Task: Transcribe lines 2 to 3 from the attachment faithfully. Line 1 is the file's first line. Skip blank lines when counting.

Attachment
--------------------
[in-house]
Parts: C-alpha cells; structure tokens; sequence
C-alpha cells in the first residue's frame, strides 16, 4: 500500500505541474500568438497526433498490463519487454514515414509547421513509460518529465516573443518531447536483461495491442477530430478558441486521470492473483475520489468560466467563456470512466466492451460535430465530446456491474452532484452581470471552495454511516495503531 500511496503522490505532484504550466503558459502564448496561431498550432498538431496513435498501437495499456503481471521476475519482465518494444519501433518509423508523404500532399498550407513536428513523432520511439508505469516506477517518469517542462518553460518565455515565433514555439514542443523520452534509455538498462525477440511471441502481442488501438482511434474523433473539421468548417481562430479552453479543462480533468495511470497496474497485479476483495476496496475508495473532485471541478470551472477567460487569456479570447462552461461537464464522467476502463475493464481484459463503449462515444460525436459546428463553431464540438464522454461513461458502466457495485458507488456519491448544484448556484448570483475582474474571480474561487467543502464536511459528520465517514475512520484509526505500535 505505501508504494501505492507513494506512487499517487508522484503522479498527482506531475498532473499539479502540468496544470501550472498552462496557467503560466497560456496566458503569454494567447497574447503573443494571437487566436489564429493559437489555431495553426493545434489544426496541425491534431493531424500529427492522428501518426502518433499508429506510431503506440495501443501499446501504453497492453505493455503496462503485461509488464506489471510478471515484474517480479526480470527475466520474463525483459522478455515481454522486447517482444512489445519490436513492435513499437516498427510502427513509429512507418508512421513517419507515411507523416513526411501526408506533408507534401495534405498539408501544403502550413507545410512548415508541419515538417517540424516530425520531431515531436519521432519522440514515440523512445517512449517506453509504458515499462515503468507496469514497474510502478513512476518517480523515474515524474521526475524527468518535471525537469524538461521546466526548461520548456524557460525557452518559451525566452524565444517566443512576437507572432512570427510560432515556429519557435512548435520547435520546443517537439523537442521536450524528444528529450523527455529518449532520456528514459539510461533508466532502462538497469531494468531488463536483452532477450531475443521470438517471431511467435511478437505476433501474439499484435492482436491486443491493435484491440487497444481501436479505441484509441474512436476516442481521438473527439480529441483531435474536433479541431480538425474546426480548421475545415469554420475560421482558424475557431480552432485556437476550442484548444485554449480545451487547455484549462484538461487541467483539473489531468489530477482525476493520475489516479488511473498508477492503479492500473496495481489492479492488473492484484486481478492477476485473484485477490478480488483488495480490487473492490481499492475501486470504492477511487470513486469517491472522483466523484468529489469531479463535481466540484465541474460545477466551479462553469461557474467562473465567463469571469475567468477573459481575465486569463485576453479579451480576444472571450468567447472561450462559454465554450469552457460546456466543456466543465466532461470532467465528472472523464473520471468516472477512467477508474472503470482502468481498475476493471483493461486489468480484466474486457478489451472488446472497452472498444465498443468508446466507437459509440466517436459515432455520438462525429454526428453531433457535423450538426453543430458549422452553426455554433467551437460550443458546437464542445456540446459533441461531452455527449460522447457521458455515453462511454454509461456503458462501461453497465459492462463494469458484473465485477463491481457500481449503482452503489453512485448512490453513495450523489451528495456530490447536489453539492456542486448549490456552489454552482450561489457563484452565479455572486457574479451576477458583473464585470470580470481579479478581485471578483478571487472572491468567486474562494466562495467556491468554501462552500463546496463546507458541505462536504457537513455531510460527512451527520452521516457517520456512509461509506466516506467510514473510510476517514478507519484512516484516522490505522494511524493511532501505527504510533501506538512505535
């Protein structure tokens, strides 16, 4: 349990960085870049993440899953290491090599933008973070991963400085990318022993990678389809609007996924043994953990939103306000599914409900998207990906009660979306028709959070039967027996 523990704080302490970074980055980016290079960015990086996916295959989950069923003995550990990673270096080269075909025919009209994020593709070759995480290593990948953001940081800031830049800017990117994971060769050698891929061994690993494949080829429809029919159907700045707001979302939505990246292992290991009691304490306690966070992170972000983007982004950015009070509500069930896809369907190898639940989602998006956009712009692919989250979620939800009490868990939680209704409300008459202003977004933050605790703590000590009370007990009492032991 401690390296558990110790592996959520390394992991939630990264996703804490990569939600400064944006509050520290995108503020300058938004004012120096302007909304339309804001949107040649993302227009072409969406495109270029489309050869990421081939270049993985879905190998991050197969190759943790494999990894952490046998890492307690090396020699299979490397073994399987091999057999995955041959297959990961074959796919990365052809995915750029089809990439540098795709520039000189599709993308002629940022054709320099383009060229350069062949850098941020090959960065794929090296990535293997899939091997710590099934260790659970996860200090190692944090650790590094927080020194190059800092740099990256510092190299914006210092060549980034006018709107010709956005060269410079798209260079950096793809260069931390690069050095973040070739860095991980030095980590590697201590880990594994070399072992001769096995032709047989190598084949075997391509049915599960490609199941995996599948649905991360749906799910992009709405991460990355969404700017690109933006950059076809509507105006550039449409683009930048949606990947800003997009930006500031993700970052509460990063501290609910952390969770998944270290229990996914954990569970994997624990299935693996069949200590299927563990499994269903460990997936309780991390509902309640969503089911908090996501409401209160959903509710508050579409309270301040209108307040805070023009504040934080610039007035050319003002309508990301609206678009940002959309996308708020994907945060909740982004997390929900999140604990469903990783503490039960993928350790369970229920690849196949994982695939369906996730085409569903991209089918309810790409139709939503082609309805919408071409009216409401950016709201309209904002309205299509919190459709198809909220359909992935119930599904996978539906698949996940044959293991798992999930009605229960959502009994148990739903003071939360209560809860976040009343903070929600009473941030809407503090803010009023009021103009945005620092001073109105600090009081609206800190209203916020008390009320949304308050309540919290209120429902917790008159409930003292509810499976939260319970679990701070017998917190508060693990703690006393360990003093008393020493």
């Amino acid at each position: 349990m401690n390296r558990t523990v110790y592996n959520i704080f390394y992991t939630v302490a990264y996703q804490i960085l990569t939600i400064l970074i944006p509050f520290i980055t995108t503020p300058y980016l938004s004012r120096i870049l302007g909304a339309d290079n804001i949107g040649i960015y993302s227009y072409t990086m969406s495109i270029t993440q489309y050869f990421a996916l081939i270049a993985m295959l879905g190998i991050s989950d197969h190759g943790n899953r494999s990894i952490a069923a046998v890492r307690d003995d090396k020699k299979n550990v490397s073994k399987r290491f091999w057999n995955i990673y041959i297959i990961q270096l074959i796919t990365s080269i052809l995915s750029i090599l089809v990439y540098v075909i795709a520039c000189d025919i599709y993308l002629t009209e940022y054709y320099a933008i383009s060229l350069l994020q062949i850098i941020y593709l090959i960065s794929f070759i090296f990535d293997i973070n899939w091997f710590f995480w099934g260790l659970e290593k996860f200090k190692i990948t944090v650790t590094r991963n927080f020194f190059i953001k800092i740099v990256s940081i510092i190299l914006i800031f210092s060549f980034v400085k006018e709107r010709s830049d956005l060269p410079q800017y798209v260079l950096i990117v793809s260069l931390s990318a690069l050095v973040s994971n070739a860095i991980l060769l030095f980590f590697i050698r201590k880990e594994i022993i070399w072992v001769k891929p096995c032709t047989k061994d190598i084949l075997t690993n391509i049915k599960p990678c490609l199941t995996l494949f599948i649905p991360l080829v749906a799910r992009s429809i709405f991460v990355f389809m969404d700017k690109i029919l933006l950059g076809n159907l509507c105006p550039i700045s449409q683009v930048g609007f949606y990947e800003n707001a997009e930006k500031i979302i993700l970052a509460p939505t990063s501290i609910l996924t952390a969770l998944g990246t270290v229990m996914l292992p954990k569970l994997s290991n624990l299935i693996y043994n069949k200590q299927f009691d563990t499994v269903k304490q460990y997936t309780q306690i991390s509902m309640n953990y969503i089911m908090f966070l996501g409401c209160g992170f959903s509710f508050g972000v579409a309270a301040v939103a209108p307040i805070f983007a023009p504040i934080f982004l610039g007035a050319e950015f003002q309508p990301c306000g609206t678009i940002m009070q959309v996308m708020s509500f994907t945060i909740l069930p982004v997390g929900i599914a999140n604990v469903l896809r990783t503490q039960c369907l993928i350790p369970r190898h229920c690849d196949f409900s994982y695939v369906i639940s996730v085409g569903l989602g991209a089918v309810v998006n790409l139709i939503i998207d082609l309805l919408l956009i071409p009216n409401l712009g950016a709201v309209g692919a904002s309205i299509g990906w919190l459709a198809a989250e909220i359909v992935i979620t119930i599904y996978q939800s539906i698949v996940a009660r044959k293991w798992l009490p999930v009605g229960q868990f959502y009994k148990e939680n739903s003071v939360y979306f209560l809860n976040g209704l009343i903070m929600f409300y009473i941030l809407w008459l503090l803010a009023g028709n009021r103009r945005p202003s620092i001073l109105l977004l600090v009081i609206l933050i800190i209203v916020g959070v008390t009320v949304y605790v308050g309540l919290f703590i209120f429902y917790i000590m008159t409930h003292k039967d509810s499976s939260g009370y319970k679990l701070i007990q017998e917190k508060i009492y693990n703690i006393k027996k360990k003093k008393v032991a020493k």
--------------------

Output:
Parts: C-alpha cells; structure tokens; sequence
C-alpha cells in the first residue's frame, strides 16, 4: 500500500505541474500568438497526433498490463519487454514515414509547421513509460518529465516573443518531447536483461495491442477530430478558441486521470492473483475520489468560466467563456470512466466492451460535430465530446456491474452532484452581470471552495454511516495503531 500511496503522490505532484504550466503558459502564448496561431498550432498538431496513435498501437495499456503481471521476475519482465518494444519501433518509423508523404500532399498550407513536428513523432520511439508505469516506477517518469517542462518553460518565455515565433514555439514542443523520452534509455538498462525477440511471441502481442488501438482511434474523433473539421468548417481562430479552453479543462480533468495511470497496474497485479476483495476496496475508495473532485471541478470551472477567460487569456479570447462552461461537464464522467476502463475493464481484459463503449462515444460525436459546428463553431464540438464522454461513461458502466457495485458507488456519491448544484448556484448570483475582474474571480474561487467543502464536511459528520465517514475512520484509526505500535 505505501508504494501505492507513494506512487499517487508522484503522479498527482506531475498532473499539479502540468496544470501550472498552462496557467503560466497560456496566458503569454494567447497574447503573443494571437487566436489564429493559437489555431495553426493545434489544426496541425491534431493531424500529427492522428501518426502518433499508429506510431503506440495501443501499446501504453497492453505493455503496462503485461509488464506489471510478471515484474517480479526480470527475466520474463525483459522478455515481454522486447517482444512489445519490436513492435513499437516498427510502427513509429512507418508512421513517419507515411507523416513526411501526408506533408507534401495534405498539408501544403502550413507545410512548415508541419515538417517540424516530425520531431515531436519521432519522440514515440523512445517512449517506453509504458515499462515503468507496469514497474510502478513512476518517480523515474515524474521526475524527468518535471525537469524538461521546466526548461520548456524557460525557452518559451525566452524565444517566443512576437507572432512570427510560432515556429519557435512548435520547435520546443517537439523537442521536450524528444528529450523527455529518449532520456528514459539510461533508466532502462538497469531494468531488463536483452532477450531475443521470438517471431511467435511478437505476433501474439499484435492482436491486443491493435484491440487497444481501436479505441484509441474512436476516442481521438473527439480529441483531435474536433479541431480538425474546426480548421475545415469554420475560421482558424475557431480552432485556437476550442484548444485554449480545451487547455484549462484538461487541467483539473489531468489530477482525476493520475489516479488511473498508477492503479492500473496495481489492479492488473492484484486481478492477476485473484485477490478480488483488495480490487473492490481499492475501486470504492477511487470513486469517491472522483466523484468529489469531479463535481466540484465541474460545477466551479462553469461557474467562473465567463469571469475567468477573459481575465486569463485576453479579451480576444472571450468567447472561450462559454465554450469552457460546456466543456466543465466532461470532467465528472472523464473520471468516472477512467477508474472503470482502468481498475476493471483493461486489468480484466474486457478489451472488446472497452472498444465498443468508446466507437459509440466517436459515432455520438462525429454526428453531433457535423450538426453543430458549422452553426455554433467551437460550443458546437464542445456540446459533441461531452455527449460522447457521458455515453462511454454509461456503458462501461453497465459492462463494469458484473465485477463491481457500481449503482452503489453512485448512490453513495450523489451528495456530490447536489453539492456542486448549490456552489454552482450561489457563484452565479455572486457574479451576477458583473464585470470580470481579479478581485471578483478571487472572491468567486474562494466562495467556491468554501462552500463546496463546507458541505462536504457537513455531510460527512451527520452521516457517520456512509461509506466516506467510514473510510476517514478507519484512516484516522490505522494511524493511532501505527504510533501506538512505535